IN THIS ISSUE:2014 Holiday Party .................................................................................................. 1From the Business Representative: Continuing Updrafts................................ 4Dues Increases Over The Next Four Years ........................................................ 6Email List Subscribers At All Time High .............................................................. 7From the President: Forty Means Forty .............................................................. 8Dont Shoot The Messenger ................................................................................10TAG Craft Meetings - Coming Soon! ................................................................11This Month In History ..........................................................................................12The Watercooler ....................................................................................................13Get To Know Your Executive Board - Robert St. Pierre ...............................14In Memorium ..........................................................................................................15Afternoon of Rememberance .............................................................................16A Pleasure to Serve You .......................................................................................17Gallery 839 January Show - Jill Petrilak .............................................................18

    ARTISTS IN THIS ISSUE:ROGERIO NOGUEIRA, page 4 * PATRICK MAT, page 8

    STEVEN E GORDON, page 10 * FRANCIS GLEBAS, page 12

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    2014 HOLIDAY PARTY(con nued from page 1)

    *bordered pictures by ENRIQUE MAY

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    From the Business Representa veContinuing Updrafts

    Numbers keep expanding.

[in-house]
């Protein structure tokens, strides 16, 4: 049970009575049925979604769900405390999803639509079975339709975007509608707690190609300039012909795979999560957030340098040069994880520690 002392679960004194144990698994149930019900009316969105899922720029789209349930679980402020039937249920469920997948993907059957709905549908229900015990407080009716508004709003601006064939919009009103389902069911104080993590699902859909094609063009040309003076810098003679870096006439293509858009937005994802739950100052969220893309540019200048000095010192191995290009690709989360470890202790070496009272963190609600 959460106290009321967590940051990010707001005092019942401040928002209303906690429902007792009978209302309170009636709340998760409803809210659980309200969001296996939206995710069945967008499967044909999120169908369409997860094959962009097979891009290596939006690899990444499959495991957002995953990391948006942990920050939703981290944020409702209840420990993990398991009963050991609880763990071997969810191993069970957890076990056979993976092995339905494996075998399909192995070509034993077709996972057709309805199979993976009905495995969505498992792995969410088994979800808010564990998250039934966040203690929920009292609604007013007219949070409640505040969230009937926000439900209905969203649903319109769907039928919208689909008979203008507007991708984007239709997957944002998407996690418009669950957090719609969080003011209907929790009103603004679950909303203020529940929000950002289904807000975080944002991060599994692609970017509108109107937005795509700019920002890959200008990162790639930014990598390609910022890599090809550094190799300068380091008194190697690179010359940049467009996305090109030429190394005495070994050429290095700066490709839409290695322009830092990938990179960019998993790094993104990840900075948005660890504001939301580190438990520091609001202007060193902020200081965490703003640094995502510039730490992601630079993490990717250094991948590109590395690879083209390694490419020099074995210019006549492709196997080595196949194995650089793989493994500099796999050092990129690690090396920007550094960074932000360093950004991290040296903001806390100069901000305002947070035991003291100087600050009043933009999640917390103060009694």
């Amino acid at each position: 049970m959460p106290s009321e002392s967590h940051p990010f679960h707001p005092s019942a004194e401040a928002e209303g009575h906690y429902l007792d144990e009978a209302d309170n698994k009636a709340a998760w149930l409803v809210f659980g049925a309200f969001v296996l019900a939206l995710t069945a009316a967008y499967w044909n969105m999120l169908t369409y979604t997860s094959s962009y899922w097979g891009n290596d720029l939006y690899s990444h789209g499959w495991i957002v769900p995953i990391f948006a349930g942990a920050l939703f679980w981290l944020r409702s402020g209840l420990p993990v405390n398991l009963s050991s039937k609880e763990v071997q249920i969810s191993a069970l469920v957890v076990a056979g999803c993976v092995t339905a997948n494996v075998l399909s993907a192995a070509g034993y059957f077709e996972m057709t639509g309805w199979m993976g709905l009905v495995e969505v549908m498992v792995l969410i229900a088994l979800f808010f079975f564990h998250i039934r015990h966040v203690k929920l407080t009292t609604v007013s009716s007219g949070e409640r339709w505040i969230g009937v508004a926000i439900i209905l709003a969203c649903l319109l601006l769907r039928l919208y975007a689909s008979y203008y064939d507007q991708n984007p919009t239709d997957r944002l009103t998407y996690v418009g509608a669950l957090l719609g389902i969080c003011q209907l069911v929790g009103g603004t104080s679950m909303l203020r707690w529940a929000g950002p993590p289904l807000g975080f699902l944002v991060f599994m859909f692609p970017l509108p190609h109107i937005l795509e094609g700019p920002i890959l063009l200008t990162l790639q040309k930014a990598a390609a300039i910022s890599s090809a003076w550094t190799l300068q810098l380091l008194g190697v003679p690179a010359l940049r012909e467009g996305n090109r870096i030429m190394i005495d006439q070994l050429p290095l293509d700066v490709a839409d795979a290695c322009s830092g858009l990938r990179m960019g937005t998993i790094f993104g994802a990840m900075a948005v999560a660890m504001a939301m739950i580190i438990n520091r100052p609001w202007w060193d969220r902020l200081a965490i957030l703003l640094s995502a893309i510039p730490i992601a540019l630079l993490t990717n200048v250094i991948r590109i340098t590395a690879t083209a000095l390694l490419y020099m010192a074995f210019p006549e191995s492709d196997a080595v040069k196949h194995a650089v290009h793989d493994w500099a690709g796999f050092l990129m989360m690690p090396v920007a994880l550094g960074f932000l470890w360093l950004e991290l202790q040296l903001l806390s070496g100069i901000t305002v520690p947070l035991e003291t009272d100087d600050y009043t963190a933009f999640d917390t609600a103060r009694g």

... As 2013 draws to a close, Adult Swim, Turner Broadcastings signature network for young adults, is on track to set new records with its most-watched year in its history among targeted adults 18-34, 18-49 and men 18-34, according to preliminary data from Nielsen Media Research. For the 9th year in a row, Adult Swim also will rank #1 on basic cable in Total Day among adults 18-34 and men 18-34, as well as rank #1 among adults 18-49 and men 18-49. ...

    Adult Swim programming including Family Guy, The Cleveland Show, Robot Chicken and American Dadaccounted for 23 of the top 50 telecasts on basic cable this week among adults 18-34, and 25 of the top 50 among men 18-34, both more than any other network.

    -Bill Gorman, TV by the Numbers (http://goo.gl/TvdE98)

    Some of [Adult Swims] programming isnt made under Animation Guild contracts. Hell, some of the shows arent even cartoons. But the larger lesson here isnt lost on the fi ne, entertainment conglomerates who employ so many guild members.

    Animation sells, and sells over long periods of time.

    This has been true for decades. (Yogi Bear, Scooby Doo, and Fred Flintstone have been staples inside American culture for fi fty years; Mickey Mouse, Donald Duck and Bugs Bunny for eighty and more.) But only recently has mainstream Hollywood fi gured out that animation can make HUGE buckets of cash.